The Complainant has also used the AMD trademarks on a worldwide basis and has registered the AMD trademarks in several foreign jurisdictions.
The Respondent registered the domain name <amdcpu.com>
on August 17, 2004.
5. Parties’ Contentions
The domain name is confusingly similar to trademarks under which Complainant sells its products and services throughout the world since it incorporates the entirety of the AMD trademarks.
The domain name leads to a search portal displaying commercial links to the Complainant as well as to the Complainant’s competitors.
Respondent is not commonly known by the disputed domain name and Complainant has not licensed or otherwise permitted the Respondent to use the trademark AMD.
The use of the Complainant’s trademarks to bring Internet users to a website that contains links to both Complainant’s products and products of the Complainant’s competitors does not constitute a bona fide offering of goods or services.
The Complainant presumes that the Respondent receives “kick-backs” or other payments from website owners and/or vendors who gain visitors through the Respondent’s website located at the disputed domain name.
Respondent used the Complainant’s trademark to create a likelihood of confusion in the public mind.
The Complainant is well-known throughout the world, therefore the Respondent necessarily has knowledge of the Complainant’s prior rights.
Because the Respondent had knowledge of the Complainant’s rights, he could not have registered the domain name with the intention of using it legitimately but with the intention to divert internet users to its website for commercial gain.
Furthermore, the disputed domain name is offered for sale to the public, this is another indication of the Respondent’s bad faith.
Finally, the Respondent has also provided the registrar with incomplete and false information.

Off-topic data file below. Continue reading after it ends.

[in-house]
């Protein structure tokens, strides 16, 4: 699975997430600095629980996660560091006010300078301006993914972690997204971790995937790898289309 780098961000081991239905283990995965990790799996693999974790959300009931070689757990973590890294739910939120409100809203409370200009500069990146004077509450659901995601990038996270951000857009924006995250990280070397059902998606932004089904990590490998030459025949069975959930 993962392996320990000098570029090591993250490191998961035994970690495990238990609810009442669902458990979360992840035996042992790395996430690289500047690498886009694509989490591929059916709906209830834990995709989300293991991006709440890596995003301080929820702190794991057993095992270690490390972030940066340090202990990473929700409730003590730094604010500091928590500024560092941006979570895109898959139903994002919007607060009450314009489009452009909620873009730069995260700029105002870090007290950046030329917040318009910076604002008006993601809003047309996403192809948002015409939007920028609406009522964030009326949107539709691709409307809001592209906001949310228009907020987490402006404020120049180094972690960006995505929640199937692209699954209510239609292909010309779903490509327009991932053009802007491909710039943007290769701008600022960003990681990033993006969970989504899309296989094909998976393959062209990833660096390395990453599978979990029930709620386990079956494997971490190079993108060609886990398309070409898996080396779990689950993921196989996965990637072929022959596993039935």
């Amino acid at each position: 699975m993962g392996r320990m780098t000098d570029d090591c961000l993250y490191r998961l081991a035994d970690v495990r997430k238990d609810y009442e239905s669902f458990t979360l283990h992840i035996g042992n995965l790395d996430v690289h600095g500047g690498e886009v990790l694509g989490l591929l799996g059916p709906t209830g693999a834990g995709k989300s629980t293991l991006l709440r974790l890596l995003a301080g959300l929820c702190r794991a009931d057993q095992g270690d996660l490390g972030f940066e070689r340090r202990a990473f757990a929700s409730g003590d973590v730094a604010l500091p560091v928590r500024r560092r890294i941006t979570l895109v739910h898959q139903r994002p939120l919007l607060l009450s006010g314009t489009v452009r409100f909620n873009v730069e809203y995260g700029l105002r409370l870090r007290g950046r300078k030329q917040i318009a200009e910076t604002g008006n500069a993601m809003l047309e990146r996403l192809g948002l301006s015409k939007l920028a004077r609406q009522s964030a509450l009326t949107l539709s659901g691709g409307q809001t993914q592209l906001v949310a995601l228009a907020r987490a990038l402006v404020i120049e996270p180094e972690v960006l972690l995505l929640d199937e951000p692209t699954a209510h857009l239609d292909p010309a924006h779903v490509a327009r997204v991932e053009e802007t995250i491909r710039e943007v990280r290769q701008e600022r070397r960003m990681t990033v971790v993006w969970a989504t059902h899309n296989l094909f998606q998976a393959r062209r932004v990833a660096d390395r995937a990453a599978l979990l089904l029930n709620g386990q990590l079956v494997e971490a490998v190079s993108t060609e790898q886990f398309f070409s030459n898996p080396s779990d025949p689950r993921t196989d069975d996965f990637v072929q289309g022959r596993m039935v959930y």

The Respondent did not reply to the Complainant’s
6. Discussion and Findings
Paragraph 15(a) of the Rules instructs the Panel as to the principles the Panel is to use in determining the dispute:
“A Panel shall decide a complaint on the basis of the statements and documents submitted in accordance with the Policy, these Rules and any rules and principles of law that it seems applicable”.
Paragraph 4(a) of the Policy states that, for a complaint to be granted, the Complainant must prove each of the following:
(i) that the domain name registered by the Respondent is identical or confusingly similar to the trademarks or service marks in which the Complainant has rights; and,
(ii) that the Respondent has no rights or no legitimate interests in respect of the domain name; and,
(iii) that the domain name has been registered and is used in bad faith.
A. Identical or Confusingly Similar
The disputed domain name <amdcpu.com> is made up of the Complainant’s trademark with the addition of the generic initials in computing industry “cpu” which means “central processing unit”.
Previous panels have considered that the addition
of generic words to trademarks is not sufficient to escape the finding of similarity